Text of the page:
Leonard Kelley holds a bachelor's in physics with a minor in mathematics. He loves the academic world and strives to constantly explore it.
Anyone who has tied a great knot and needs to unravel it will attest to the complexity of what initially seems a simple object. From tying your shoes to basic seamanship, knots come in a wide variety yet somehow have patterns to them. How can we unravel them? And in doing so, what will we stumble upon that will totally surprise us? The science of knots is fascinating, but don’t get too twisted up as we explore on.
What knot is the best one for a given situation? Humans have determined for various situations different knots that best establish what works, but oftentimes it’s though trial-and-error. Can mathematics offer us the ability to pick a knot with given attributes that is maximally beneficial for our desired outcome? Work by Khalid Jawed (MIT) might be giving us just that. Part of the challenge is in the different ways forces play out in the arrangement of the material, and with essentially many point-places of forces happening, developing a map of any given knot is tough. So we start simple, and Jawed’s group first eliminated high coefficients of friction by working with metal wires made up of nitonol (“a hyper-elastic nickel-titanium alloy”) for their knots. Specifically, one of the simplest knots known as the trefoil (which involves us putting one end of our wire though subsequently created loops). By holding down one end of the wire and measuring the force needed to complete each braid, the researchers found that as the number of twists increased, the force required to complete the knot grew too, but at a greater-than linear rate, for 10 twists needed 1000 times the force of a single twist. It’s a first step towards a mathematical landscape for knot theory (Choi “Equation”).
Why is it that when we look at knitted materials, they have different properties that their constituents don’t? For example, most base elements used are not elastic and yet the knitted material is. It all boils down to the patterns we use, and for Elisabetta Matsumoto (Georgia Institute of Technology) that means coding the properties of the base slip-knots to show the meta-level attributes we see as emergent behavior. In another study by Frederic Lechenault, it was demonstrated how properties of the knitted fabric could be determined by the “bendiness” of the material, how long it is, and “how many crossing points are in each stitch.” These contribute to the conversion of energy that can happen as the material is stretched, with subsequent rows pulling at the slip knots and therefore deflecting energy around, allowing stretching and eventual return to the rest state possible (Ouellette).
As most of us will attest, sometimes we get something so tangled up that we would rather toss it than deal with the frustration of unraveling the knot. So imagine scientists’ surprise when they found a class of knots that will undo themselves – no matter their state! Work by Paul Sutcliffe (Durham University) and Fabian Maucher looked at vortices that were tangled, which seems the same as knotted but implies a seeming lack of order. That is, one could not look at a tangle and be easily able to reconstruct the stages of how it got there. Of course, you could undo the tangle by cutting and stitching together, but the team instead looked at the electrical activity of a heart that often gets tangled. They found that no matter what they looked at, the electrical tangles undid themselves, but how it was done remains a mystery (Choi “Physicists”).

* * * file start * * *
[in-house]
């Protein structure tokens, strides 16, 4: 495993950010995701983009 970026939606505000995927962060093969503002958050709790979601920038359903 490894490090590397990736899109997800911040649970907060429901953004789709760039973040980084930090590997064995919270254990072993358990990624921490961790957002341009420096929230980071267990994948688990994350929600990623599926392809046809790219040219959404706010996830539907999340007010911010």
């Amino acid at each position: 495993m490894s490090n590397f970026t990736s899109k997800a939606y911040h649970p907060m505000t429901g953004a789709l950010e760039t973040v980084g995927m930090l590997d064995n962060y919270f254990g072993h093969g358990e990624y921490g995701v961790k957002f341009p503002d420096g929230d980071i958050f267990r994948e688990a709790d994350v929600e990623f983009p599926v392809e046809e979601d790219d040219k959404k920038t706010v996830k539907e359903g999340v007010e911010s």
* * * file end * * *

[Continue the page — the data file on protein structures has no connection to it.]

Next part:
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Knots in Fluids?
We associate knots with string-like objects, but scientists have found evidence that knots can be found in other places also. Shocking, often seemingly impossible places like…fluids? Yes, evidence points to water, air, and other fluids having knots potentially being the key to deciphering the mystery of turbulence. Ideas of this began with Lord Kelvin in the 1860s and evolved over time but the essential reasoning for why knots even appear in the first place or how they change are quite mysterious still. For example, fluids with no viscosity will retain their total knottedness, but no one knows why. Experimentation would be great but generating knots in fluids for study has been a challenge in itself to establish. Work by William Irvine (University of Chicago) has possibly shed some insight but uses hydrofoils (objects that help to displace water) to finally create a vortex knot to study. Randy Kamien (University of Pennsylvania) used lasers on liquid crystals. These works may also apply to electromagnetic fields, too (Wolchover).
Choi, Charles Q. “Equation Works Out Kinks in Knot Math.” Insidescience.com. American Institute of Physics, 09 Oct. 2015. Web. 14 Aug. 2019.
---. “Physicists Surprised to Discover Knots That Can Escape Complex Tangles.” Insidescience.com. American Institute of Physics, 19 Jul. 2016. Web. 14 Aug. 2019.
Ouellette, Jennifer. “Physicists are decoding math-y secrets of knitting to make bespoke materials.” Arstehcnica.com. Conte Nast., 08 Mar. 2019. Web. 14 Aug. 2019.
Wolchover, Natalie. “Could Knots Unravel Mysteries of Fluid Flow?” quantamagazine.org. Quanta, 09 Dec. 2013. Web. 14 Aug. 2019.
This content is accurate and true to the best of the author’s knowledge and is not meant to substitute for formal and individualized advice from a qualified professional.
© 2020 Leonard Kelley